The Cleaning Myth You Need To Stop Falling For

We may receive a commission on purchases made from links.

Have you ever walked into a public place or home and thought, "Mmm. It smells so clean." There's just something about that pine-scented all-purpose cleaner, lemon-scented furniture spray, and lavender-scented floor cleaner that pleases the nose and leads us to believe we're in a clean environment, but is it actually clean? What is the "clean smell" anyway, and what makes something clean? Unfortunately, the potent fragrance in many cleaning products doesn't necessarily equate to germ-killing, disinfectant properties. So, while you may have a kitchen or bathroom that smells great, there could still be viruses and bacteria lurking.

Merriam-Webster defines "clean" as free from dirt, pollution, contamination, and disease, but can a fragrance alone give you that? Not exactly. In most cases, the fragrance in cleaning products is a combination of chemicals that aren't designed to do anything more than create a pleasing aromatic effect. If you want a clean, disinfected home, you'll need to look for more than an alluring aroma. Always read the label and active ingredient list on your cleaning products. They'll tell you what results you can expect, whether deodorizing, germ-killing, or both.

What to look for in a cleaning product

The cleaning section of a grocery store can be overwhelming with all the product options to choose from, but if you know what to look for, it can help narrow your search. If you want a truly clean home, hunt for products that use phrases like "kills germs," "disinfects," "kills bacteria/viruses," or "anti-bacterial." If the product bottle uses phrases that focus primarily on fragrance and cleaning without specifying how it cleans, it may not provide the germ-killing power you want.

In addition to the colorful, eye-catching text on the front label, you should also read the fine black print in the list of active ingredients. Bleach, or sodium hypochlorite, is widely known to have virus-, bacteria-, and fungi-killing abilities (via National Library of Medicine). Quaternary ammonium compounds, which typically end with the words "ammonium chloride," can also kill these microbes, per ScienceDirect, so look for these words in the list of active ingredients.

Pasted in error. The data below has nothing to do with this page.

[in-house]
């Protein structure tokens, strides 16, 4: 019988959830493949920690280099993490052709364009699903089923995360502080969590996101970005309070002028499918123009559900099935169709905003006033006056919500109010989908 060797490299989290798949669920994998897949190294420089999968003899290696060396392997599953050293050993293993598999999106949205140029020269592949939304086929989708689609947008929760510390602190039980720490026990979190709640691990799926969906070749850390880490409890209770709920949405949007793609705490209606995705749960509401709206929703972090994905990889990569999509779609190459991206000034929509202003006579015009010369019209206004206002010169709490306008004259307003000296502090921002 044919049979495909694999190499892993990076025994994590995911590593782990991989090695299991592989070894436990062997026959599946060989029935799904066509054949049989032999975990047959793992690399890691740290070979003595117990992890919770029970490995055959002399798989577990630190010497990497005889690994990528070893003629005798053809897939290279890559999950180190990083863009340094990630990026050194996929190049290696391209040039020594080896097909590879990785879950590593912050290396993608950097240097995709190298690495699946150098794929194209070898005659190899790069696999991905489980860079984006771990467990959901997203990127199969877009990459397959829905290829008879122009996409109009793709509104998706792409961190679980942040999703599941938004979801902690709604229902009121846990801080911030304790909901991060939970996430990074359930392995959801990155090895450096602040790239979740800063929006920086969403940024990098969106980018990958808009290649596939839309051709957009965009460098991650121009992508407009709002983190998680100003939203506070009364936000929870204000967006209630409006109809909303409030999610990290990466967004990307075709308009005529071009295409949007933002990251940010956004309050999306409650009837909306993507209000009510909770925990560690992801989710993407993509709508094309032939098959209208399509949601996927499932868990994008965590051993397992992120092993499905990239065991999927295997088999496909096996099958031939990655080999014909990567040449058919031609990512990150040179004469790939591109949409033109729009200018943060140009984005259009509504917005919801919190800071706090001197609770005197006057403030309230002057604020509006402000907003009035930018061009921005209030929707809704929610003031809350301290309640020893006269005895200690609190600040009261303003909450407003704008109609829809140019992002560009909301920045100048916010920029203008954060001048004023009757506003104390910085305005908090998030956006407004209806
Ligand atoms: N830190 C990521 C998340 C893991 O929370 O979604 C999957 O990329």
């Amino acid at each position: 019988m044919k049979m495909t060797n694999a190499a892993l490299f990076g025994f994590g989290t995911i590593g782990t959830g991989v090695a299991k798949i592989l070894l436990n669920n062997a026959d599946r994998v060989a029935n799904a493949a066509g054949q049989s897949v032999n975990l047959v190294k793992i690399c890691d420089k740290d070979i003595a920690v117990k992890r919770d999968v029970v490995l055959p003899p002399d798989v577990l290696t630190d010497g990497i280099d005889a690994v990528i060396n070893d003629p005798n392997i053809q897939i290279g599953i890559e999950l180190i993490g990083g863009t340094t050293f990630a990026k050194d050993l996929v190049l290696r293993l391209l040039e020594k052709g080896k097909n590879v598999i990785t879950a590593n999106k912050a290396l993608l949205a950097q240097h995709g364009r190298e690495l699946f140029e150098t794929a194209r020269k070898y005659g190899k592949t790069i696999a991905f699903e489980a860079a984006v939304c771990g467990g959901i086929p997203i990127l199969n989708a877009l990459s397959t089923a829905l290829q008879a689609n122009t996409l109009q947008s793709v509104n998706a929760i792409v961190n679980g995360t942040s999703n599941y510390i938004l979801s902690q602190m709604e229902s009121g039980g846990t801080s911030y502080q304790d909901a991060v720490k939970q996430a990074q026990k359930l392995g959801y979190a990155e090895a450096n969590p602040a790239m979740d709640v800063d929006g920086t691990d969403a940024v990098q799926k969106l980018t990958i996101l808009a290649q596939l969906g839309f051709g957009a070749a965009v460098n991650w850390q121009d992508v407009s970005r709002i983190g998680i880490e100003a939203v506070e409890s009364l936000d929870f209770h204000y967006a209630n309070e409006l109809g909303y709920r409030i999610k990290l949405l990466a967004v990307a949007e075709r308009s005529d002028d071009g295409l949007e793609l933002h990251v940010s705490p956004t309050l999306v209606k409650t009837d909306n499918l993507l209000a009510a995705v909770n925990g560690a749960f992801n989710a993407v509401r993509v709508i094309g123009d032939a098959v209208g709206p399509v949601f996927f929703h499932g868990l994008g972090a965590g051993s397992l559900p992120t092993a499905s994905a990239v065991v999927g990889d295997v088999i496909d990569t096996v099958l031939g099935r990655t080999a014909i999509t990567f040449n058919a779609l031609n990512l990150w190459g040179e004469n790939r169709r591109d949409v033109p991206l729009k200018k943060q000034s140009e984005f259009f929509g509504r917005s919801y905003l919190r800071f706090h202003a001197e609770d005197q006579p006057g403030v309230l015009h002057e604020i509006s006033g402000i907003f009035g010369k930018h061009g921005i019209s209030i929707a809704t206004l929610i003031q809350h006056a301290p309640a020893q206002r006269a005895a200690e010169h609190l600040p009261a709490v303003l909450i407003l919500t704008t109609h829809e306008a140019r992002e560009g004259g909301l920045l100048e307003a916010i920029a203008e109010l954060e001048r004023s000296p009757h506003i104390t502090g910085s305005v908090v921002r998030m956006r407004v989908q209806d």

Cleaning products that smell good and kill germs, and some that don't

Now that you know what to look for in a cleaning product – if you want to kill germs and disinfect the surfaces in your home – you can shop more confidently. But to save you some time, here are a few of the popular name-brand cleaners that offer a pleasing aroma and kill 99.9% of viruses and bacteria: Lysol Clean & Fresh Multi-Surface Cleaner in Sparkling Lemon & Sunflower Essence scent, Original Pine-Sol Cleaner, and Fabuloso Antibacterial Multi-Purpose Cleaner in Sparkling Citrus scent.

You can also find several generic, store-brand cleaners that make the same claim, including Walmart's Great Value Multi-Purpose Cleaner in Lemon scent, Field & Future by HEB Disinfecting Multi-Surface Cleaner, and Kroger Disinfecting Wipes in Fresh scent. On the other end of the cleaning spectrum are the smell-good products that don't claim to kill germs. These include Fabuloso Original Multi-Purpose Cleaner in Lavender scent, Mr. Clean Multi-Surface with Gain Moonlight Breeze scent, and Mistolin All Purpose Cleaner in Lilac.